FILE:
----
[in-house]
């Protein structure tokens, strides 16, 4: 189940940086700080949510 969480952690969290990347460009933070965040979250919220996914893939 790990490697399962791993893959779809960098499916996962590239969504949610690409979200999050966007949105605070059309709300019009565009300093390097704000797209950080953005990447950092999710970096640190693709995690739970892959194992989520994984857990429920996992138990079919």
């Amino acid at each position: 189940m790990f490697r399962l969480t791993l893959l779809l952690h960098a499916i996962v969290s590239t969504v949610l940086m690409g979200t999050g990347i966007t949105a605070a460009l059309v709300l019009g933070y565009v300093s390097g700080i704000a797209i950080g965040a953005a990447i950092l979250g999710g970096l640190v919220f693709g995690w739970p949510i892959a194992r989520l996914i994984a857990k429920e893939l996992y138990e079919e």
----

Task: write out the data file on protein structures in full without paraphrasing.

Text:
[in-house]
């Protein structure tokens, strides 16, 4: 189940940086700080949510 969480952690969290990347460009933070965040979250919220996914893939 790990490697399962791993893959779809960098499916996962590239969504949610690409979200999050966007949105605070059309709300019009565009300093390097704000797209950080953005990447950092999710970096640190693709995690739970892959194992989520994984857990429920996992138990079919």
């Amino acid at each position: 189940m790990f490697r399962l969480t791993l893959l779809l952690h960098a499916i996962v969290s590239t969504v949610l940086m690409g979200t999050g990347i966007t949105a605070a460009l059309v709300l019009g933070y565009v300093s390097g700080i704000a797209i950080g965040a953005a990447i950092l979250g999710g970096l640190v919220f693709g995690w739970p949510i892959a194992r989520l996914i994984a857990k429920e893939l996992y138990e079919e």